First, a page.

2Exposure FactorsThe principal exposure factors for radiography of the upper limbs are as follows:1. Lower to medium kV (50 to 70)2. Short exposure time3. Small focal spot4. Adequate mAs for sufficient density
3HAND AND WRIST1. Phalanges (fingers and thumb)142. Metacarpals (palm)53. Carpals (wrist)8TOTAL27
5A.First carpometacarpal joint of right hand B.First metacarpal of right handC.First metacarpophalangeal joint of right handD.Proximal phalanx of first digit (or thumb) of right handE.Interphalangeal joint of first digit (or thumb) of right handF.Distal phalanx of first digit (or thumb) of right handG.Second metacarpophalangeal joint of right handH.Proximal phalanx of second digit of right handI.Proximal interphalangeal joint of second digit of right handJ.Middle phalanx of second digit of right handK.Distal interphalangeal joint of second digit of right handL.Distal phalanx of second digit of right handM.Middle phalanx of fourth digit of right handN.Distal interphalangeal joint of fifth digit of right handO.Proximal phalanx of third digit of right handP.Fifth metacarpophalangeal joint of right handQ.Fourth metacarpal of right handR.Fifth carpometacarpal joint of right hand
6WRISTThe wrist has eight carpal bones, which are fitted closely together and arranged in two horizontal rows. The carpals are classified as short bones and are composed largely of cancellous tissue with an outer layer of compact bony tissue. The proximal row of carpals, which is nearest the forearm, contains the scaphoid, lunate, triquetrum, and pisiform. The distal row includes the trapezium, trapezoid, capitate, and hamate.
7Right carpals (dorsal or posterior view) Carpals (Wrist)The third group of bones of the hand and wrist are the carpals, the bones of the wristRight carpals (dorsal or posterior view)
9PA wrist A.Scaphoid B.Lunate C.Triquetrum D.Pisiform E.Trapezium F.TrapezoidG.CapitateH.Hamateh.Hamulus (hamular process of hamate)
10WRIST JOINT MOVEMENT TERMINOLOGY Certain terminology involving movements of the wrist joint may be confusing but must be understood by technologists because special projections of the wrist are described by these movements.The ulnar deviation movement of the wrist “opens up” and best demonstrates the carpals on the opposite side (the radial or lateral side) of the wrist, namely, the scaphoid, trapezium, and trapezoid. Because the scaphoid is the most frequently fractured carpal bone, this ulnar deviation projection is commonly known as a special scaphoid projection.Radial deviation: A less frequent PA wrist projection involves the radial deviation movement that opens and best demonstrates the carpals on the opposite, or ulnar side, of the wrist, namely, the hamate, pisiform, triquetrum, and lunate.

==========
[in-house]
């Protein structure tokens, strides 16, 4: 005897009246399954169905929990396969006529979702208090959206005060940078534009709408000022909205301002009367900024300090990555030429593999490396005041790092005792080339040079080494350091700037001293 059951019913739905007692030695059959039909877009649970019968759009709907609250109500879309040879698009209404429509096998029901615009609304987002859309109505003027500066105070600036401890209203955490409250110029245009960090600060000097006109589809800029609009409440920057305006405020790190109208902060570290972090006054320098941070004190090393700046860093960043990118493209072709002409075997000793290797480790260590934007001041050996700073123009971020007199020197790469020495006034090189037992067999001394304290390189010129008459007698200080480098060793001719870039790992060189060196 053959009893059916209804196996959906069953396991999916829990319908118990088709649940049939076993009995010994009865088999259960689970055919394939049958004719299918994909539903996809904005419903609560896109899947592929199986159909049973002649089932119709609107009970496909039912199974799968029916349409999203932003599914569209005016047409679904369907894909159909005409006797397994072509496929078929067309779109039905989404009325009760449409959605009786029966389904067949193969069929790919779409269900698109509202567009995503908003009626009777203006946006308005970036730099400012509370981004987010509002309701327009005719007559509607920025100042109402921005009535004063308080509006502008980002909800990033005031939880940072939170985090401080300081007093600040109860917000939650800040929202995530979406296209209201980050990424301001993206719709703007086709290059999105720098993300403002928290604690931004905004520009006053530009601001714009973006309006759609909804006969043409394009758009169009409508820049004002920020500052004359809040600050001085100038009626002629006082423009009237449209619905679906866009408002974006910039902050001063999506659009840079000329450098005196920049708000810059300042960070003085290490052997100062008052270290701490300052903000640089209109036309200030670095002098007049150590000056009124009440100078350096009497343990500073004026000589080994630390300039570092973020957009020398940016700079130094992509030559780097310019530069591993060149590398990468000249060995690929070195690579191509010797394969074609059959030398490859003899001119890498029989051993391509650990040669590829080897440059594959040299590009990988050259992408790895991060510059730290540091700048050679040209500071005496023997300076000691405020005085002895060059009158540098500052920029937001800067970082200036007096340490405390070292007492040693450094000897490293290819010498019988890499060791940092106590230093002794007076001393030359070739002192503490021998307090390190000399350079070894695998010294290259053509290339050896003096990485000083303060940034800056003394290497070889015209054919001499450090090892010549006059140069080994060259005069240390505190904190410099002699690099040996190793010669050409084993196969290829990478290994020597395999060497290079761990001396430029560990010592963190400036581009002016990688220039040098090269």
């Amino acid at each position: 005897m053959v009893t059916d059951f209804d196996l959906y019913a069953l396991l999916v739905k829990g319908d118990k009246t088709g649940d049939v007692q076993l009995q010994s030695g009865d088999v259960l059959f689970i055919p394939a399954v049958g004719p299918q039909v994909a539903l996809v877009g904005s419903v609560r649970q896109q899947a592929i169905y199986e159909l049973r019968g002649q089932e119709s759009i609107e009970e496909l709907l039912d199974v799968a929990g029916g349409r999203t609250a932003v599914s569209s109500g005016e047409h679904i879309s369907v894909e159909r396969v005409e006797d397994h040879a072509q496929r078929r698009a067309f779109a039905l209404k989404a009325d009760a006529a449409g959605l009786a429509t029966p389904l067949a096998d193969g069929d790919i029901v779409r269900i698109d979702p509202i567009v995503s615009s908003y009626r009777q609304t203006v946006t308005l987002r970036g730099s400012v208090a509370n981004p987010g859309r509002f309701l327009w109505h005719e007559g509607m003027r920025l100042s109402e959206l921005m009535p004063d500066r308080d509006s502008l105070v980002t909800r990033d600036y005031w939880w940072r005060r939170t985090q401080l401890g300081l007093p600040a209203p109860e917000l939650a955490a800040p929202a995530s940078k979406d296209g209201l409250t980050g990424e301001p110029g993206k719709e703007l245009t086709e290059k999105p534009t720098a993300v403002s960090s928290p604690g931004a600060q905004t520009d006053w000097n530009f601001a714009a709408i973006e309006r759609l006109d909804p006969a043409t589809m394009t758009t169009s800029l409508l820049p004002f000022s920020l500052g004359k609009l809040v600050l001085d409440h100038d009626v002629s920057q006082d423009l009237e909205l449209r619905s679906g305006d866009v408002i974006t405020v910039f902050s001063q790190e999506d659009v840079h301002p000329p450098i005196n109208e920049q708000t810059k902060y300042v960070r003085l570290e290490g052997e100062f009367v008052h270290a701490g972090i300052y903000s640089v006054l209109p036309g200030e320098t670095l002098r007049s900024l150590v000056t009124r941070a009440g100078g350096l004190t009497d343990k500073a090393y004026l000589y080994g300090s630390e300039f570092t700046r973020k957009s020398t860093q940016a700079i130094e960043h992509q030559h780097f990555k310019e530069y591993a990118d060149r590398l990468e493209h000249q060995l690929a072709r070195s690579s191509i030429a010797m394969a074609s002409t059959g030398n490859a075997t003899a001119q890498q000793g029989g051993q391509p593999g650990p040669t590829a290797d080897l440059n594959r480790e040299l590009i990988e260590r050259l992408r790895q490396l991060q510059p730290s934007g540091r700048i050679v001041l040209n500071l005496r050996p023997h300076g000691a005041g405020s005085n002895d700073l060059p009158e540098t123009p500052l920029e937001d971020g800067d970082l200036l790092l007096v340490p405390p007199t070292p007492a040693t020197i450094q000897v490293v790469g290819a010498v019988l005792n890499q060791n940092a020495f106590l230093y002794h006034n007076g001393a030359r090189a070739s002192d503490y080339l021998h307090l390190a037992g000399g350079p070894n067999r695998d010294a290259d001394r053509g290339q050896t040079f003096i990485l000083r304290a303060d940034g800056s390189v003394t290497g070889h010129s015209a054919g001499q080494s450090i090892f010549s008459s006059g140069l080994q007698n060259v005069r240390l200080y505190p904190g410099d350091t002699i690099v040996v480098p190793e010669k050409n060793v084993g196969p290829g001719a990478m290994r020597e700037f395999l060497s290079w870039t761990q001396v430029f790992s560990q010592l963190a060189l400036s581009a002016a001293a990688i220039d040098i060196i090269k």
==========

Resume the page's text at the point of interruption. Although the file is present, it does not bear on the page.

11PA, OBL, and LAT PROJECTION: FINGERS Pathology DemonstratedFractures and/or dislocations of the distal, middle, and proximal phalanges; distal metacarpal; and associated joints are demonstrated. Some pathologic processes, such as osteoporosis and osteoarthritis, also may be demonstrated.
12Position• Patient seated at end of table, elbow flexed 90° (lead shield over lap)• Pronate hand, separate fingers• Center and align long axis of affected finger(s) to portion of IR being exposedCentral ray: CR ⊥, centered to PIP jointSID: 100–110 cm (40–44″)
13Position• Patient seated, hand on table, elbow flexed 90° (lead shield over lap)• Align fingers to long axis of portion of IR being exposed• Rotate hand 45°, resting against 45° angle support block• Separate fingers; ensure that affected finger(s) is (are) parallel to IR
14Position• Patient seated, hand on table (lead shield over lap)• Hand in lateral position, thumb side up for 3rd–5th digits, thumb side down for 2nd digit• Align finger to long axis of portion of IR being exposed
16Position• Patient seated, hand on table, elbow flexed• Align thumb to long axis of portion of IR being exposed• With hand pronated, abduct thumb slightly. This position tends to naturally rotate thumb into 45° oblique.
17Position• Patient seated, hand on table, elbow• Align thumb to long axis of portion of IR being exposed• With hand pronated and slightly arched, rotate hand medially until thumb is in true lateral position
19Position• Patient seated, hand on table, elbow flexed• Align long axis of hand and wrist parallel to edge of IR• Hand fully pronated, digits slightly separatedCentral ray: CR ⊥, centered to 3rd MCP joint
20 Rotate entire hand and wrist laterally 45°, support with wedge or step block. Align hand and wrist to IR.• Ensure that all digits are slightly separated and parallel to IR
23Position• Patient seated, arm on table• Align hand and wrist parallel to edge of IR• Lower shoulder, rest arm on table to ensure no rotation of wrist• Hand pronated, fingers flexed, and hand arched slightly to place wrist in direct contact with surface of IRCentral ray: CR ⊥, centered to midcarpals
24Rotate hand and wrist into 45° oblique position • Flex fingers to support hand in this position, or use 45° support block